Human organ transplants have become fairly common around the world in the past few decades. Researchers at various universities are coordinating their efforts to find solutions -- including teams at the University of Pennsylvania and Rice University in Houston that are experimenting with a 3-D printer -- to make blood vessels and other structures for implant. As VOA’s Greg Flakus reports from Houston, they are also using these artificial body parts to seek ways of defeating cancerous tumors.
    Video

    Video Helping the Blind 'See' Great Art

    There are 285 million blind and visually impaired people in the world who are unable to enjoy visual art at a museum. One New York photographer is trying to fix this situation by making tangible copies of the world’s masterpieces. VOA correspondent Victoria Kupchinetsky was there as visually impaired people got a feel for great art. Joy Wagner narrates her report.
    Video

    Video Sanders, Clinton Battle for Young Democratic Vote

    Despite a narrow loss to former Secretary of State Hillary Clinton in last week's Iowa Democratic caucuses, Vermont Senator Bernie Sanders secured more than 80 percent of the vote among those between the ages of 18 and 29. VOA correspondent Aru Pande talks to Democrats in New Hampshire about who they are leaning towards and why in this week's primary.
    Video

    Video German Artists to Memorialize Refugees With Life Jacket Exhibit

    Sold in every kind of shop in some Turkish port towns, life jackets have become a symbol of the refugee crisis that brought a million people to Europe in 2015.  On the shores of Lesbos, Greece, German artists collect discarded life jackets as they prepare an art installation they plan to display in Germany.  For VOA, Hamada Elrasam has this report from Lesbos, Greece.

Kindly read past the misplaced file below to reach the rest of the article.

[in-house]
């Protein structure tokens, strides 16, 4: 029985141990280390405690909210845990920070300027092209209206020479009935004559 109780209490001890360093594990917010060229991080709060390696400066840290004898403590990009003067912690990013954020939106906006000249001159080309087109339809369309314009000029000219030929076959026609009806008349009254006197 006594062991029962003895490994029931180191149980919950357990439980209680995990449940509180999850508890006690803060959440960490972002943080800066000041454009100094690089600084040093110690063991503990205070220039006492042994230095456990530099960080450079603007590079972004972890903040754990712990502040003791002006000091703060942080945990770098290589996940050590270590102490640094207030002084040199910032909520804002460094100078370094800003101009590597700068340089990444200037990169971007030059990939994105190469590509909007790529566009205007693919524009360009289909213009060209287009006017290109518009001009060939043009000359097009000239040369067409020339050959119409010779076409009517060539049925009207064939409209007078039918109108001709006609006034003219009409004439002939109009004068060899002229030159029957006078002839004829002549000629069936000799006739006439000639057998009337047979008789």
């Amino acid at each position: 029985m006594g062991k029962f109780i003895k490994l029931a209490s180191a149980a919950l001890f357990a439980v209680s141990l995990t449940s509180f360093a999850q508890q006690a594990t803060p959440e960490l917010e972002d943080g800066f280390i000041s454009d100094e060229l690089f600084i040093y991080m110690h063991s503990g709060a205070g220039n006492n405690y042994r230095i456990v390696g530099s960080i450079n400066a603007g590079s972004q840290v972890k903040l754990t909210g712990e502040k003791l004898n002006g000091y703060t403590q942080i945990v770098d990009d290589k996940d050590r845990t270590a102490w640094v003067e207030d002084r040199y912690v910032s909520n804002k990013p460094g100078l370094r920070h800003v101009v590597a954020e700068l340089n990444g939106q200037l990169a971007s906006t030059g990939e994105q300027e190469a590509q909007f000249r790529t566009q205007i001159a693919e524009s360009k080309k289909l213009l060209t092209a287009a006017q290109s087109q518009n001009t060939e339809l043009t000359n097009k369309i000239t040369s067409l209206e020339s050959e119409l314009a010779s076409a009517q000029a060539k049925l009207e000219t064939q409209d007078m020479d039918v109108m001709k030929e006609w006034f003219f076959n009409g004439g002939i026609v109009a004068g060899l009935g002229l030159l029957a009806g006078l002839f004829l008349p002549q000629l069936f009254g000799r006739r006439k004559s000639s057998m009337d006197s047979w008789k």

Video

    Video E-readers Help Ease Africa's Book Shortage

    Millions of people in Africa can't read, and there's a chronic shortage of books. A non-profit organization called Worldreader is trying to help change all that one e-reader at a time. VOA’s Deborah Block tells us about a girls' school in Nairobi, Kenya where Worldreader is making a difference.
    Video

    Video Genius Lets World Share Its Knowledge

    Inspired by crowdsourcing companies like Wikipedia, Genius allows anyone to edit anything on the web, using its web annotation tool
    Video

    Video In Philippines, Mixed Feelings About Greater US Military Presence

    In the Philippines, some who will be directly affected by a recent Supreme Court decision clearing the way for more United States troop visits are having mixed reactions.  The increased rotations come at a time when the Philippines is trying to build up its military in the face of growing maritime assertiveness from China.  From Bahile, Palawan on the coast of the South China Sea, Simone Orendain has this story.
    Video

    Video Microcephaly's Connection to Zika: Guilty Until Proven Innocent

    The Zika virus rarely causes problems for the people who get it, but it seems to be having a devastating impact on babies whose mothers are infected with Zika. VOA's Carol Pearson has more.
    Video

    Video Stunning Artworks Attract Record Crowds, Thanks to Social Media

    A new exhibit at the oldest art museum in America is shattering attendance records. Thousands of visitors are lining up to see nine giant works of art that have gotten a much-deserved shot of viral marketing. The 150-year-old Smithsonian American Art Museum has never had a response quite like this. VOA's Julie Taboh reports.